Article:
Sprung

sprung1
Winter hasn’t quite let go yet. Last year, it never really came. This year, it’s the house guest that can’t take a hint. A week ago, the back door was blocked by ice and snow. Today, the yard’s covered in crocus. Monday will be yet another snow day here.

I was worried that the capricious weather might freeze out the earliest flowers, but they seemed to have thermostats telling them to close up tight, and I can see no damage as they open up wide again. They were extra eager to bloom this March. The moment that last deep snowfall melted off, up they came and more than welcome they were, too.

I imagine those bulbs shivering just beneath the surface, waiting for their cue from a confused stage manager. The memories of countless prior performances quivering beneath their paper capes. Holding position within that soggy clay soil that holds captive everything they’ve ever possessed until this one, brief show shoves their heads and shoulders up into the light.

The light’s changed, producing an unconvincing extension of the waning season. The single digit wind chill lacks mid-winter’s conviction, and I fail to suspend my disbelief. The birds have returned, scratching out new bivouacs beneath the same old eaves, indifferent to the hardware cloth I foolishly thought would dissuade their instincts. The new season insists while the old one resists.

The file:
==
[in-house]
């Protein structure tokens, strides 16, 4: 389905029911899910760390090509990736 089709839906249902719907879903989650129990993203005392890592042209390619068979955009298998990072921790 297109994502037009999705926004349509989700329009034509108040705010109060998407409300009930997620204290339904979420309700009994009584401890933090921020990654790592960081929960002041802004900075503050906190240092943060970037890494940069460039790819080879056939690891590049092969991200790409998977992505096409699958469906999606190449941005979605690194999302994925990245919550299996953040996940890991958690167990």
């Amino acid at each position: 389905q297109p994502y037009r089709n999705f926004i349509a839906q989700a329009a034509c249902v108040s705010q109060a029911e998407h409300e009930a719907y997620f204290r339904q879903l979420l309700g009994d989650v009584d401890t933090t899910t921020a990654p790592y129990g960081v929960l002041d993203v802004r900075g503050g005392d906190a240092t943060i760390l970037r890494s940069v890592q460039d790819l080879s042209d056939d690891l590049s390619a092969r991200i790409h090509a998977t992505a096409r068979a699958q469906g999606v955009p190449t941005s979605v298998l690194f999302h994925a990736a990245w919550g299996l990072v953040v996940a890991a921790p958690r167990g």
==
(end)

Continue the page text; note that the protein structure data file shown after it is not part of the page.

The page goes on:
I suppose this show mirrors whatever’s unfolding within me. I resist my own renewal, holding onto my own sorry snowfall in a daily-strengthening sun. I have leaves, purposefully left over on the planting beds to entertain the worms and protect delicate rhizomes, that need cleaning up; a short day’s work I’ve been delaying much as winter’s been stalling his departure. Soon, though, that useful fiction will fail to support even the meager weight of this deflection, and I’ll strap on the boots and become a gardener again.

I remain uncertain just where the long winter nights have gone. I might have been hibernating through them, and most of the days, too. The awakening unsettles me, as I suppose it should. Soon, the lawns, or what’s left of them, will advertise my sloth should I not find my boots and gloves at least weekly. The crocuses might last a fortnight before the tulips and jonquils take over, and the increasingly familiar play will resume. I swear that I’ll stay a bit further ahead of the weeding this time, and prune just a bit more wisely. I won’t even pretend to protect the strawberries from the birds, and my rhubarb should be satisfied after her long, cold nap.

©2014 by David A. Schmaltz - all rights reserved









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